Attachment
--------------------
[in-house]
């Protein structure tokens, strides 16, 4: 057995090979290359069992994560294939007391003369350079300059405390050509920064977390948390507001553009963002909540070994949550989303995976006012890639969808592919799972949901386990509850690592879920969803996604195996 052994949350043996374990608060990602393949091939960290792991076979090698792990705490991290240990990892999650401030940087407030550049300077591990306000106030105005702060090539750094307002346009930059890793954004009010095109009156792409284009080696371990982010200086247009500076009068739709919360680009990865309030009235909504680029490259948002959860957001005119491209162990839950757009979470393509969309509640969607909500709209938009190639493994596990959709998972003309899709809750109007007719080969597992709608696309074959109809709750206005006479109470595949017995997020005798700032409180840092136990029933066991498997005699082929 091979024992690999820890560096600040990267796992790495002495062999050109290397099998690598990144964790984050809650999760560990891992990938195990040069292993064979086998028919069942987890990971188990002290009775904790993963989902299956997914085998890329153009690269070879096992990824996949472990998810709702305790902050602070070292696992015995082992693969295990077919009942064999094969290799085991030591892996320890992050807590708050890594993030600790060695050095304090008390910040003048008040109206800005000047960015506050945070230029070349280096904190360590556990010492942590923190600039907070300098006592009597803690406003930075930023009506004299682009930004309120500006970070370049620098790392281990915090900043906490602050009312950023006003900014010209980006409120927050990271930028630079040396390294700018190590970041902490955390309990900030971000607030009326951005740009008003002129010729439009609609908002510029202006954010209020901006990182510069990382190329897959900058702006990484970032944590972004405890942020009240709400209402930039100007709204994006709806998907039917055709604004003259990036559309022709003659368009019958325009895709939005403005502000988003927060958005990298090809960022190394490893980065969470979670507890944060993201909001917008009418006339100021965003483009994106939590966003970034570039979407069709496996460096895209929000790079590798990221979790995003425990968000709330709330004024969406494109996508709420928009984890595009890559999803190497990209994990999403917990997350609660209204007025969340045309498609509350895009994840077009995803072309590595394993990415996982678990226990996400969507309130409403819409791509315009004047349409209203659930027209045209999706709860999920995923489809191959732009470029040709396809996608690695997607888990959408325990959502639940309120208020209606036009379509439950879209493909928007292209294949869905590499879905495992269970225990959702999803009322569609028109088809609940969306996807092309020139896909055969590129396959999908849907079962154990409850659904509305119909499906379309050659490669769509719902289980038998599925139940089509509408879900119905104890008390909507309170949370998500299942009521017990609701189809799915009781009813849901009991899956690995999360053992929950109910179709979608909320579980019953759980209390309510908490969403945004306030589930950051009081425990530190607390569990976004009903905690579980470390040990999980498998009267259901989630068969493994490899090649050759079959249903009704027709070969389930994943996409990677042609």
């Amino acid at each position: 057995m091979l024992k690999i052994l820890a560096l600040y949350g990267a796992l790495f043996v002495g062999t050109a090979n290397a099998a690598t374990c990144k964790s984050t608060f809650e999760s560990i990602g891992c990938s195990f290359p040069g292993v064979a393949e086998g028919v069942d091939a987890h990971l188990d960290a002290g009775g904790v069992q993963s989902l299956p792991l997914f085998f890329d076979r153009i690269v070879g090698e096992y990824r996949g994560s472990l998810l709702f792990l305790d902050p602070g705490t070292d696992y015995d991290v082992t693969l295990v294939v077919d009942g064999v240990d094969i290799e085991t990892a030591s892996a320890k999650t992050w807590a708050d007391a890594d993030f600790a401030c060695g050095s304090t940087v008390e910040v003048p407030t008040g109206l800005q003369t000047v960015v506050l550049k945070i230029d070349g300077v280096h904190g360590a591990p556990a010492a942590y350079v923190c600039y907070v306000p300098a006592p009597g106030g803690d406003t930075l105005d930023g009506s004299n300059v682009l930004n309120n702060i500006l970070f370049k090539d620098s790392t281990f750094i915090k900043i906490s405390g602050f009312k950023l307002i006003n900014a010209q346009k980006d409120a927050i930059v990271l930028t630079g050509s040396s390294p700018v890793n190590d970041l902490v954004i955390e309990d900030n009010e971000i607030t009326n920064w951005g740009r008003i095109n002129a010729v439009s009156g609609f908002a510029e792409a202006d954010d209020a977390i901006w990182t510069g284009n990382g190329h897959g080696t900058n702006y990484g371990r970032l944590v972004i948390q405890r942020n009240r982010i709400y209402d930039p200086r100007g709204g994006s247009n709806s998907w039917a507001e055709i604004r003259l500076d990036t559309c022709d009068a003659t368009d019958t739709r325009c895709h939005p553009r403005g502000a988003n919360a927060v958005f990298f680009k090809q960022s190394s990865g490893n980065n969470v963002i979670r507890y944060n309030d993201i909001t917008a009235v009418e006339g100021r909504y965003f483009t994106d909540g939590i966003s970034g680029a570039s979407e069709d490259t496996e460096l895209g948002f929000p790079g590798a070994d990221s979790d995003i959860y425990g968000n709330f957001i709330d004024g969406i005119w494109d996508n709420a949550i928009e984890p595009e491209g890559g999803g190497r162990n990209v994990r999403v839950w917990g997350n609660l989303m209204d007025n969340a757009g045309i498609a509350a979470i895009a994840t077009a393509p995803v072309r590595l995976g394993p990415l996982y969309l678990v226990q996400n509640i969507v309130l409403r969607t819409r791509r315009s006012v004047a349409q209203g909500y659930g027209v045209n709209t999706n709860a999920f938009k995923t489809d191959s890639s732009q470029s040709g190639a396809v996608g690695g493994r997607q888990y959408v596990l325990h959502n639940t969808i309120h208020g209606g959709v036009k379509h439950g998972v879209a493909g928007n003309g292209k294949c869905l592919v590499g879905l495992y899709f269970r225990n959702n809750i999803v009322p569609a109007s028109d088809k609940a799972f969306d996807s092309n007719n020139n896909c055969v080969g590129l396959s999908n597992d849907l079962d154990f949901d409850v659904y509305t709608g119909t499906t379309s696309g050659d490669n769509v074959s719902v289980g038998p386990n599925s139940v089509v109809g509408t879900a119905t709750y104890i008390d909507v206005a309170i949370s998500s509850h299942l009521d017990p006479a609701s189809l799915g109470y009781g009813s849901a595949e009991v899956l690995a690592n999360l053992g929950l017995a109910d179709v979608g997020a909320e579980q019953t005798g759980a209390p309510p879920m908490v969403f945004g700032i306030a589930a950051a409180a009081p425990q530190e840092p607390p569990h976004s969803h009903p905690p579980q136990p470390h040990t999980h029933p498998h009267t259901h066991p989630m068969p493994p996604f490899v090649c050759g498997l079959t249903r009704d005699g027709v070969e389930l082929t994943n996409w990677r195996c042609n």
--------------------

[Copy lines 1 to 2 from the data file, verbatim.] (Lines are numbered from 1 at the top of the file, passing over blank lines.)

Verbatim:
[in-house]
């Protein structure tokens, strides 16, 4: 057995090979290359069992994560294939007391003369350079300059405390050509920064977390948390507001553009963002909540070994949550989303995976006012890639969808592919799972949901386990509850690592879920969803996604195996 052994949350043996374990608060990602393949091939960290792991076979090698792990705490991290240990990892999650401030940087407030550049300077591990306000106030105005702060090539750094307002346009930059890793954004009010095109009156792409284009080696371990982010200086247009500076009068739709919360680009990865309030009235909504680029490259948002959860957001005119491209162990839950757009979470393509969309509640969607909500709209938009190639493994596990959709998972003309899709809750109007007719080969597992709608696309074959109809709750206005006479109470595949017995997020005798700032409180840092136990029933066991498997005699082929 091979024992690999820890560096600040990267796992790495002495062999050109290397099998690598990144964790984050809650999760560990891992990938195990040069292993064979086998028919069942987890990971188990002290009775904790993963989902299956997914085998890329153009690269070879096992990824996949472990998810709702305790902050602070070292696992015995082992693969295990077919009942064999094969290799085991030591892996320890992050807590708050890594993030600790060695050095304090008390910040003048008040109206800005000047960015506050945070230029070349280096904190360590556990010492942590923190600039907070300098006592009597803690406003930075930023009506004299682009930004309120500006970070370049620098790392281990915090900043906490602050009312950023006003900014010209980006409120927050990271930028630079040396390294700018190590970041902490955390309990900030971000607030009326951005740009008003002129010729439009609609908002510029202006954010209020901006990182510069990382190329897959900058702006990484970032944590972004405890942020009240709400209402930039100007709204994006709806998907039917055709604004003259990036559309022709003659368009019958325009895709939005403005502000988003927060958005990298090809960022190394490893980065969470979670507890944060993201909001917008009418006339100021965003483009994106939590966003970034570039979407069709496996460096895209929000790079590798990221979790995003425990968000709330709330004024969406494109996508709420928009984890595009890559999803190497990209994990999403917990997350609660209204007025969340045309498609509350895009994840077009995803072309590595394993990415996982678990226990996400969507309130409403819409791509315009004047349409209203659930027209045209999706709860999920995923489809191959732009470029040709396809996608690695997607888990959408325990959502639940309120208020209606036009379509439950879209493909928007292209294949869905590499879905495992269970225990959702999803009322569609028109088809609940969306996807092309020139896909055969590129396959999908849907079962154990409850659904509305119909499906379309050659490669769509719902289980038998599925139940089509509408879900119905104890008390909507309170949370998500299942009521017990609701189809799915009781009813849901009991899956690995999360053992929950109910179709979608909320579980019953759980209390309510908490969403945004306030589930950051009081425990530190607390569990976004009903905690579980470390040990999980498998009267259901989630068969493994490899090649050759079959249903009704027709070969389930994943996409990677042609």